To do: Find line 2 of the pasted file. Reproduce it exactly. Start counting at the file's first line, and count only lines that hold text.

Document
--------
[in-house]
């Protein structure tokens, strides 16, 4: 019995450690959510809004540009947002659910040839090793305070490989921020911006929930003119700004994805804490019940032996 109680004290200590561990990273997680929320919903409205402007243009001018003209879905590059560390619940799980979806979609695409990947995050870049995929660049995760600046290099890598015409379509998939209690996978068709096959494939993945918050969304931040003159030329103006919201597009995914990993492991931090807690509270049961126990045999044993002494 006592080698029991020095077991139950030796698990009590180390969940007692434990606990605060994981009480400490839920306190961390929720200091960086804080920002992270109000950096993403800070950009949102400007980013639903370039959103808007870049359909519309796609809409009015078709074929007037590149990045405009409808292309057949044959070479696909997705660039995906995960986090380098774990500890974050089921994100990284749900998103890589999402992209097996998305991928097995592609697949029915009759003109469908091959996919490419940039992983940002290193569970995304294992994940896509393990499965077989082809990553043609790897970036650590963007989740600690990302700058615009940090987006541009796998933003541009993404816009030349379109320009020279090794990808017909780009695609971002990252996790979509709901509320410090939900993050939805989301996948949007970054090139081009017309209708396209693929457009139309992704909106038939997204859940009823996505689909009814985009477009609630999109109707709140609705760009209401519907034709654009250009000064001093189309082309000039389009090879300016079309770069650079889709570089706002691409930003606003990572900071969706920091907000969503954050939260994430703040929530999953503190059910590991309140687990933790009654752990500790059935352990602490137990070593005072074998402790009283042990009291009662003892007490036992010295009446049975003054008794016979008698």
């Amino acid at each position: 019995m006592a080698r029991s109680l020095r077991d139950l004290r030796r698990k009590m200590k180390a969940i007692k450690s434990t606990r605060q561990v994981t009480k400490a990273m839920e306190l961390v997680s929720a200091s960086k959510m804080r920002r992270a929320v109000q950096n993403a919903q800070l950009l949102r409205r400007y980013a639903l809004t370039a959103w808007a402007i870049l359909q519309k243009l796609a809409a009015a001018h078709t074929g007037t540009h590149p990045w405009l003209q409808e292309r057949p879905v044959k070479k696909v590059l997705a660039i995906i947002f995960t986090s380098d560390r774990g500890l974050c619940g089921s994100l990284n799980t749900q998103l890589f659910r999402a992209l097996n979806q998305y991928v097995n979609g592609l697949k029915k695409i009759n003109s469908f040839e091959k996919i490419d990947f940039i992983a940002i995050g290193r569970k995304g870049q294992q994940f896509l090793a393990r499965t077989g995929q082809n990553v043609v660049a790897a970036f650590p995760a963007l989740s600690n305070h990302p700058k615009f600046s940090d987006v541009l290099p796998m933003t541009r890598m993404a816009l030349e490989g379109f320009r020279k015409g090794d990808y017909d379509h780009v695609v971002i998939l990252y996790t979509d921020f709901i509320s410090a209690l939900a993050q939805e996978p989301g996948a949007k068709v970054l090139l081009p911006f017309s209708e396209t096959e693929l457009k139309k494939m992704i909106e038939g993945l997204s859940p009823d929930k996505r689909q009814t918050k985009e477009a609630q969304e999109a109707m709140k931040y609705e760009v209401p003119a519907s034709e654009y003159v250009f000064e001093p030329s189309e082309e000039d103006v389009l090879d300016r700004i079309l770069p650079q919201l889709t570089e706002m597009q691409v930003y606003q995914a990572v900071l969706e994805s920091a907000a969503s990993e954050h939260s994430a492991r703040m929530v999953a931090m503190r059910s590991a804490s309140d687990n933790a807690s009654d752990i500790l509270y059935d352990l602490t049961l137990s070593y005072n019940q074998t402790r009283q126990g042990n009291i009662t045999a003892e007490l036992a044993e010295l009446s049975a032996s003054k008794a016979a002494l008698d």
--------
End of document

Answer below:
């Protein structure tokens, strides 16, 4: 019995450690959510809004540009947002659910040839090793305070490989921020911006929930003119700004994805804490019940032996 109680004290200590561990990273997680929320919903409205402007243009001018003209879905590059560390619940799980979806979609695409990947995050870049995929660049995760600046290099890598015409379509998939209690996978068709096959494939993945918050969304931040003159030329103006919201597009995914990993492991931090807690509270049961126990045999044993002494 006592080698029991020095077991139950030796698990009590180390969940007692434990606990605060994981009480400490839920306190961390929720200091960086804080920002992270109000950096993403800070950009949102400007980013639903370039959103808007870049359909519309796609809409009015078709074929007037590149990045405009409808292309057949044959070479696909997705660039995906995960986090380098774990500890974050089921994100990284749900998103890589999402992209097996998305991928097995592609697949029915009759003109469908091959996919490419940039992983940002290193569970995304294992994940896509393990499965077989082809990553043609790897970036650590963007989740600690990302700058615009940090987006541009796998933003541009993404816009030349379109320009020279090794990808017909780009695609971002990252996790979509709901509320410090939900993050939805989301996948949007970054090139081009017309209708396209693929457009139309992704909106038939997204859940009823996505689909009814985009477009609630999109109707709140609705760009209401519907034709654009250009000064001093189309082309000039389009090879300016079309770069650079889709570089706002691409930003606003990572900071969706920091907000969503954050939260994430703040929530999953503190059910590991309140687990933790009654752990500790059935352990602490137990070593005072074998402790009283042990009291009662003892007490036992010295009446049975003054008794016979008698």